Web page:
Music therapy in a group setting may improve the well-being and reduce anxiety in women with fibromyalgia, according to researchers from Spain.
Their study, “Randomized Trial of a Group Music and Imagery Method (GrpMI) for Women with Fibromyalgia,” appeared in the Journal of Music Therapy.
Current interventions for the treatment of fibromyalgia include both pharmacologic and non-pharmacologic approaches. But medications have a limited effectiveness, may cause damage to certain organs, and increase the burden on health services.
As a result, researchers have increasingly focused on psychological treatments, demonstrating their benefits in easing fibromyalgia symptoms and helping patients learn coping techniques.
Earlier research showed that music therapy is effective in reducing pain, emotional distress, and the use of medications.
Benefits have also been reported specifically in fibromyalgia, as the combination of music, relaxation and/or guided imagery — a technique which uses mental images to help reach a relaxed state — reduced pain and depression.
Guided imagery and music (GIM) aims to improve relaxation, provide cognitive and emotional stimulation, and help develop social relationships. Imagery may evoke physical sensations, emotions, memories, or thoughts.
Research has shown that GIM improves the mood and quality of life of patients, and reduces their anxiety, depression, anger, fatigue, and confusion.
But no specific assessments of fibromyalgia have been made using the GIM strategy, or its group adaptation called group music and imagery (GrpMI).
The researchers aimed to evaluate the effectiveness of a 12-session intervention with GrpMI in women with fibromyalgia. Specifically, they assessed alterations in patients’ psychological well-being, functional capacity and health, pain perception, anxiety, and depression.
The scientists compared GrpMI with a control group both immediately after treatment and at three months after treatment. They also made comparisons before and after treatment within each group.
A total of 70 women with fibromyalgia from Spain, ages 35 to 65 (median age 51), were randomly assigned to either GrpMI treatment (40 patients) or to a control group (30).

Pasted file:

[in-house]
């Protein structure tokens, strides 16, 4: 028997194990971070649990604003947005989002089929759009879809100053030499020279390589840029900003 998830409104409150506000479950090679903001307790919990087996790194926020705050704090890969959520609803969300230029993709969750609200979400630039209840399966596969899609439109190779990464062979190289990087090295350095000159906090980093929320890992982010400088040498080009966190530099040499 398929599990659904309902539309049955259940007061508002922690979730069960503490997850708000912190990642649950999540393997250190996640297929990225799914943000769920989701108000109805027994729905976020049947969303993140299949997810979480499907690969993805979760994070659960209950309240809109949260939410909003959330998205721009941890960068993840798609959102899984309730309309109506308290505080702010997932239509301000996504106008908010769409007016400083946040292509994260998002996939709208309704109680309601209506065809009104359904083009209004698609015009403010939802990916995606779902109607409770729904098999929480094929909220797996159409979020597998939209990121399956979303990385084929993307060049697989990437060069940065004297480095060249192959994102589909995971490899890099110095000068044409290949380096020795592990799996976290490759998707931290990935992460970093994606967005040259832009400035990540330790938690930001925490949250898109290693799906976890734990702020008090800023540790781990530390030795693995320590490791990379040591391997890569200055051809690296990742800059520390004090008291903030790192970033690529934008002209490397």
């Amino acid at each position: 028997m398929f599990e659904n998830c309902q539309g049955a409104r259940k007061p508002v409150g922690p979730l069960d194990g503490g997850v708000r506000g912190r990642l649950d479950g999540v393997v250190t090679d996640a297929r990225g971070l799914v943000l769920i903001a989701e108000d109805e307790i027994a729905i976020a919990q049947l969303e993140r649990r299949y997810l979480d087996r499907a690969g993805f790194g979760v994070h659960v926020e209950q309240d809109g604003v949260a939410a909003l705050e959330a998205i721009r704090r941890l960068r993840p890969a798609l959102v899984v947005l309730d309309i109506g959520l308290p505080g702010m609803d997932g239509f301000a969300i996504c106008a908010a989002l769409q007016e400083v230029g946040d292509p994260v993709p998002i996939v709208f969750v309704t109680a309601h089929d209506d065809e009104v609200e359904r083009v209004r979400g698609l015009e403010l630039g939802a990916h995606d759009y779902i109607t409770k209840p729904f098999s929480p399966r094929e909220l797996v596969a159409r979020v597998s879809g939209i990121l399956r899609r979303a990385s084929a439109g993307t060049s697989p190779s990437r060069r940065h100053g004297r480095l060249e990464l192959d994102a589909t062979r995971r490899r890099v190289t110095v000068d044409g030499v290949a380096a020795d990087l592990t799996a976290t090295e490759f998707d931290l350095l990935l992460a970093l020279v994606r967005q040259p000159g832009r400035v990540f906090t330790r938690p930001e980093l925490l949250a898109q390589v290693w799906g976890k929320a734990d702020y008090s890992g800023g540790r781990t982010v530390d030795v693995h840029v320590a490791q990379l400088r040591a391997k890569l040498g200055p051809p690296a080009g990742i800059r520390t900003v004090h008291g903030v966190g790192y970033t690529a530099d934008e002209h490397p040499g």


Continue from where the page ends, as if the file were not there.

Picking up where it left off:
The GrpMI intervention was conducted by an accredited music and GIM therapist who is also a psychologist. Five subgroups of eight women each received GrpMI therapy.
Patients reported their experience after listening to mainly classical music. The duration of musical selections ranged from 6.36 minutes to 18.30 minutes. The patients were asked to give meaning to the images and relate them to their everyday life.
Results showed that, compared with their own pretreatment scores, women receiving GrpMI showed a significant improvement in psychological well-being immediately after treatment, as well as a decreased impact of fibromyalgia on functional capacity and health, pain perception, anxiety, and depression.
Apart from well-being, these benefits were sustained at the three-month follow-up.
Women in the control group showed a decrease in anxiety and depression immediately after treatment, but no significant benefits at follow-up.
When comparing GrpMI with the control group, the scientists found that music therapy led to significantly higher scores in well-being and less anxiety immediately after treatment, but no benefits were detected at follow-up.
These results match those of previous studies and may be explained by women no longer participating in group meetings that foster the development of social skills and help reduce the patients’ tendency for a sedentary lifestyle, the authors said.
Among the study’s limitations, the authors mentioned the lower-than-expected number of participants, which may have limited the ability to detect group differences.
Overall, the “findings offer preliminary evidence for the benefit of GrpMI to improve well-being and reduce anxiety in women with [fibromyalgia],” the researchers wrote.
“Findings also suggest that GrpMI may help diminish pain intensity, state depression, and the impact of [fibromyalgia] on functional capacity and health,” they added.
The authors cautioned that additional studies are needed to better assess the therapy’s effectiveness.